Video Technology: Is it just about the goals?

He should think about Video technology… long think

The call for the introduction of video technology into our beloved round leather game has been a pressing issue in the last few years. Other major sports like Tennis, Basketball, Swimming have embraced the use of technology to aid match official and umpires in the smooth running of their games so it’s difficult to comprehend FIFA’s reluctance up to this moment.

The argument from FIFA back and forth is that the game should be handled by humans without technology aid. Football has grown just like other sports today with a lot of investment (time, energy, money) thrown into it, therefore any vital error on the part of the official these days goes a long way because the stakes are higher now.

Like we all know, football is all about scoring goals so the goal line demon appears to take centre stage..

Oh… Lampard was wrong, Fifa is right.. It wasn’t a goal

England were on the receiving end during the last FIFA World Cup held in South Africa last year. Video replays confirmed that Frank Lampard’s powerful effort did cross the line after it ricochet off the cross bar in their round of 16 clash against Germany.

The governing body FIFA and UEFA have been looking at other alternatives to technology like planting goal line assistant referees to help ease this problem. I’m not sure that’s a lasting solution to it.

A lot of other wrong decisions have been made by referees and their assistants lately and the call for video technology has resurfaced again.

FIFA, UEFA and other governing bodies of the game should consider that the introduction of video technology is not only about goal line scenarios. There are other critical decisions in during a match that video technology would be useful for.

The dynamics of the game is evolving with players and maybe coaches looking for unfit ways (diving, theatrics, off the ball incidents, offside goals) to get favorable decisions from match officials.

Malicious tackles are also not left out, an off-the-ball incident in a Premier League match last February where Manchester United’s Wayne Rooney hacked Wigan Athletic’s James McCarthy with an elbow challenge is a perfect example of where video evidence can be used to punish an erring player during the course of the game.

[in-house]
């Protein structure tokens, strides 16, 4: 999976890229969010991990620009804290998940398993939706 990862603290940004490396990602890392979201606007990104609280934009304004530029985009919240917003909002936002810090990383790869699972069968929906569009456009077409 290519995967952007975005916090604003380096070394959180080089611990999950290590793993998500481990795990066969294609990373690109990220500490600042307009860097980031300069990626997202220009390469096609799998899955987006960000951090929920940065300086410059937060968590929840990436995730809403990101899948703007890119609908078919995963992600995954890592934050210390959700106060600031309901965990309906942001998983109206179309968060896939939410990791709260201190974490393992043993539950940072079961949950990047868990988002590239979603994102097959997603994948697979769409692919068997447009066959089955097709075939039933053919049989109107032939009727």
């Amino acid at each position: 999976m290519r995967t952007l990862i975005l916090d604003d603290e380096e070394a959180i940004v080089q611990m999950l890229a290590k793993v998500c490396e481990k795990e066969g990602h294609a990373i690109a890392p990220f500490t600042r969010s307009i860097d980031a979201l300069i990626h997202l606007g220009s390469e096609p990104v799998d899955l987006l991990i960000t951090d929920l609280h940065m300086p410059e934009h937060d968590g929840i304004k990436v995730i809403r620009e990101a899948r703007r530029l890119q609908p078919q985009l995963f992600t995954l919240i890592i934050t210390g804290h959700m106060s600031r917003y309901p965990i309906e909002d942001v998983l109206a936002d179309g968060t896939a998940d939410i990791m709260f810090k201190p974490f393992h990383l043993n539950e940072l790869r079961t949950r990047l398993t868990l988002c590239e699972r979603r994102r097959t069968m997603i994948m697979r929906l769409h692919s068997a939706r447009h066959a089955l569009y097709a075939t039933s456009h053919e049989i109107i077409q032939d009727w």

Video technology would have made this very clear.

The theatrics display by Barcelona’s Dani Alves in getting Real Madrid’s Pepe sent off is another instance where technology could have been a hero. Salomon Kalou’s offside winner against Tottenham Hotspur in April is an epitome where technology could have spared the official’s blushes.

The highlighted points above have played significant influence in the way those matches have panned out just as several others in numerous matches but I cannot use all the contentious football points I know as paradigms. It has widely been observed that it is only the aggrieved in this unpleasant situation who scream foul play when the wrong decision befalls them.

I feel it could be a factor why the governing body haven’t taken the bull by the horn yet as it may all but sound like sour grapes.  Real Madrid’s coach Jose Mourinho and his Tottenham counterpart Harry Redknapp are the latest victims. It will be admirable to see opposing managers and players  add their voices even if they are beneficiaries of “the rub of the green”.

Throughout the course of this season, the additional goal line assistants  have barely had significant input in matches and I’m more than certain that they are additional cost to the budget of UEFA.

This is where technology comes in. I suggest that the governing bodies should allow teams who feel aggrieved about a wrong decision call for video replays but there should be limitations to the number of calls for either team in a match. The ultimate decision on the matter of contention lies squarely at the feet of the referee who is expected be an unbiased judge of the game.

It’s time for us to embrace a change.

Let’s have your feel on this pressing issue.

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3 responses to this post.

  1. Posted by Segun Afolahan on May 5, 2011 at 12:21 pm

    This is a fantastic article. It is also timely. FIFA will do themselves a favour by applying technology to all aspect of football controversy. I agree that the stakes are higher and fairness of the game should be improved.

    Reply

  2. Posted by babs on May 6, 2011 at 11:26 am

    I’m not in support of the introduction of video technology in the sense that its gonna affect d flow of d game.
    U suggested a limitatn in d num of calls in a match so wat happens if a particular team had used up their calls & ve a valid decision 2 contest.
    Football is a team sport, sum decisions wld go ur way while sum wld go against u. D most important thing is 4 d players 2 rmmba fair play.
    Another problem abt dis technology is dat not all clubs in d world wld b able 2 afford it. Talking abt d developing countries dat don’t even ve flood light in their stadia.

    Reply

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